Salmon Creek Treatment Plant Improvements Project

The treatment plant is a vital part of the wastewater system—safeguarding public health, environmental quality and our community’s economic future. This project will provide for a planned increase in treatment capacity and improve odor control and operational reliability for the facility.

Project Overview

The Salmon Creek Wastewater Treatment Plant receives and treats roughly 8–10 million gallons of wastewater per day from homes and businesses. All wastewater received at the plant is treated to a high standard before clean water, or effluent, is conveyed and discharged into the Columbia River.

As our community grows, we will need to expand the plant’s capacity to meet the increasing flow of wastewater. Improvements will also be made to the odor control systems and several areas of the in-plant mechanical systems to keep the facility current with regulatory requirements and in good working order.

Increase in Treatment Capacity

The Alliance will expand the biological treatment process to increase the plant’s treatment capacity from approximately 15 million gallons per day to 17.5 million gallons per day within the existing facility footprint. This will be accomplished by constructing a new Aeration Basin and Secondary Clarifier in the middle portion of the plant. Some older structures will need to be demolished to make space for these new facilities. In addition to these new structures, improvements to several mechanical pumping and air supply systems will be made inside existing buildings.

Odor Control

These improvements will also include installing a new odor control system, which involves collecting air from the first two treatment processes and adding biotrickling filters that treat the air. These methods have proven very effective in reducing odors. In order to help collect the air, aluminum covers will be added over the Primary Clarifiers.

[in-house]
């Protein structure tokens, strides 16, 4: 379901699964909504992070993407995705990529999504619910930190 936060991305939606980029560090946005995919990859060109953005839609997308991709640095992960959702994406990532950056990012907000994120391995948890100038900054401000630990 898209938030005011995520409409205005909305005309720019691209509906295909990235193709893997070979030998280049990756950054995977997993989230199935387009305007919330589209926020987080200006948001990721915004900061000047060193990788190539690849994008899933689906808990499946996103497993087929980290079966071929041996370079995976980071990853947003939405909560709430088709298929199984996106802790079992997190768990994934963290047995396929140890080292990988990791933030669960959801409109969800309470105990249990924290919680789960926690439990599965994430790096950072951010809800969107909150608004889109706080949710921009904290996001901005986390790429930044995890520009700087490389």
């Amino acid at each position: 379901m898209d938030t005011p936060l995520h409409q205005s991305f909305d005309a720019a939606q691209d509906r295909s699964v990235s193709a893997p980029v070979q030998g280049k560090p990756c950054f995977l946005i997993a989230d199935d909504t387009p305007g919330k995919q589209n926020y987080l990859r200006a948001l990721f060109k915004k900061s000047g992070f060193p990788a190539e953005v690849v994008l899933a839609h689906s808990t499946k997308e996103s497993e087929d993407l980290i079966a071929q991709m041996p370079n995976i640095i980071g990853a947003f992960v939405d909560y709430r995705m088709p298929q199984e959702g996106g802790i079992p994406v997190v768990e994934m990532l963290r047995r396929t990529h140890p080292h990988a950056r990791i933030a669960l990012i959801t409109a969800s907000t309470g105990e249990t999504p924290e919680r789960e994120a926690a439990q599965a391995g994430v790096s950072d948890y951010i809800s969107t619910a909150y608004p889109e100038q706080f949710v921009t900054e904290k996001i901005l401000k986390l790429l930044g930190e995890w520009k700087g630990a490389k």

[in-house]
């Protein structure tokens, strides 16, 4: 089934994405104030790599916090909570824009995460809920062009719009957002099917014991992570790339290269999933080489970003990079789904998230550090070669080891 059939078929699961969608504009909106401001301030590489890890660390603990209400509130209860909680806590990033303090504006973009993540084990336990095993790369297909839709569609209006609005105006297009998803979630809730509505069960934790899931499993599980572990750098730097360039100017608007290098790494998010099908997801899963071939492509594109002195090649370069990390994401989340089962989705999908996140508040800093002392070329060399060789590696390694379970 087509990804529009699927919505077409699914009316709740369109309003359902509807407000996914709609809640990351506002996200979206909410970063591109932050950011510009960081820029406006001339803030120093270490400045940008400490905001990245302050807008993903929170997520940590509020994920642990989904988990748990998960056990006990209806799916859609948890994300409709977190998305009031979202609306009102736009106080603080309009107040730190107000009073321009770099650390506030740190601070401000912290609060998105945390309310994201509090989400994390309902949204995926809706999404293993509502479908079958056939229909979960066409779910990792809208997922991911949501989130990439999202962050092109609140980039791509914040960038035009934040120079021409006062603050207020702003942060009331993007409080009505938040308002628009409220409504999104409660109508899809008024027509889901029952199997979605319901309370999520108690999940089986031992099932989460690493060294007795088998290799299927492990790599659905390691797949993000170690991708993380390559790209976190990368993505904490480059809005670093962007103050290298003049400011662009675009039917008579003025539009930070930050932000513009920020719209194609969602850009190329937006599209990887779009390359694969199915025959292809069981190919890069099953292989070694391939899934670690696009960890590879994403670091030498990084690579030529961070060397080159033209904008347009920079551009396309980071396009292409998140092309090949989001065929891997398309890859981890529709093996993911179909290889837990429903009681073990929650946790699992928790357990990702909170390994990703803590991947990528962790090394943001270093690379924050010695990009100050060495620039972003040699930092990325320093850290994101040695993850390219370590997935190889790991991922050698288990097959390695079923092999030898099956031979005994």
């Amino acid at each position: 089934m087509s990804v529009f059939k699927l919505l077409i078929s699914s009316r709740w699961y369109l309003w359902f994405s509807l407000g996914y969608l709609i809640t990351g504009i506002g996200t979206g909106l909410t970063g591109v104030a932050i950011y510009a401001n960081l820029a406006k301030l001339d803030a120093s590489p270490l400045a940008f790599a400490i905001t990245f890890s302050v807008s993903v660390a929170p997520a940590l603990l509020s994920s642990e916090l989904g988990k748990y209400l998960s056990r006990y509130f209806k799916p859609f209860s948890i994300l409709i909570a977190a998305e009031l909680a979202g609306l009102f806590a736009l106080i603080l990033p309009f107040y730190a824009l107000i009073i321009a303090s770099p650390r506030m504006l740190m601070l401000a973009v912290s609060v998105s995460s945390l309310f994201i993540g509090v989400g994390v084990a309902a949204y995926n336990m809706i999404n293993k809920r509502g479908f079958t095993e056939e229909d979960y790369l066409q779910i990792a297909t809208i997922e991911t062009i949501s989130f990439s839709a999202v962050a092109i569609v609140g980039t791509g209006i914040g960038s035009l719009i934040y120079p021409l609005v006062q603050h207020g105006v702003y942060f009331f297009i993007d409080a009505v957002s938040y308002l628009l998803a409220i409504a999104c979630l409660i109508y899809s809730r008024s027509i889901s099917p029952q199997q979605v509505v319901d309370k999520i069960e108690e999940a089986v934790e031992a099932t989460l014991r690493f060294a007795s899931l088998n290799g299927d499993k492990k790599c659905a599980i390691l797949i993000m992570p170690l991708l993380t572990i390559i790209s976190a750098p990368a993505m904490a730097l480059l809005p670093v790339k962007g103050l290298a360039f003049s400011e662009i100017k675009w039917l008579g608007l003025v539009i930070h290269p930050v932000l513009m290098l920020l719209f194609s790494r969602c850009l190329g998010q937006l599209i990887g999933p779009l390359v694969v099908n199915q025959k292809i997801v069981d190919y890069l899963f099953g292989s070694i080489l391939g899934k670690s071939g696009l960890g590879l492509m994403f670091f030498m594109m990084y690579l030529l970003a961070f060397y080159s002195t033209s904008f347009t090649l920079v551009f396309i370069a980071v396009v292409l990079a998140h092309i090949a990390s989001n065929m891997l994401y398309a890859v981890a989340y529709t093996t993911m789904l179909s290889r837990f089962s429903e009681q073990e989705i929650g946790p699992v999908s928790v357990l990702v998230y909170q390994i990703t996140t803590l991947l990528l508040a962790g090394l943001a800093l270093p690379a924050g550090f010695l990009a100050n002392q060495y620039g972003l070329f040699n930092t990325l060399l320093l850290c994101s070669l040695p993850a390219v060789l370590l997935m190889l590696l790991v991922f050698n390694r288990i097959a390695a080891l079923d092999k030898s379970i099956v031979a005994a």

Columbia River Outfall and Effluent Pipeline Project Map


Planning, design and construction costs for the project are covered in the Alliance’s Capital Plan, which includes funding for all long-range planning projects such as this one. The operations and maintenance costs associated with power and general maintenance for the odor control system will be factored into the annual operating costs for the plant. In total, the project is anticipated to cost approximately $24 million. Those costs are allocated to the two funding members of the Alliance partnership – the City of Battle Ground and the Clark Regional Wastewater District. The City and the District, in turn, make the final decisions on what rate and charge structures are appropriate for their customers in paying for the project. The City and District have included the project costs in long range financial planning efforts to ensure overall affordability of rates and charges for everyone.

Project Timeline

There is a great deal that needs to be completed before construction can begin, including detailed design and engineering, acquisition of the necessary permits, and selecting a construction contractor through a competitive bid process.

Project Timeline

Project Documents

Contact Us

For more information contact Adrienne DeDona, Public Outreach Manager, at (360) 903-4792 or

Project information can be provided in other formats or languages upon request.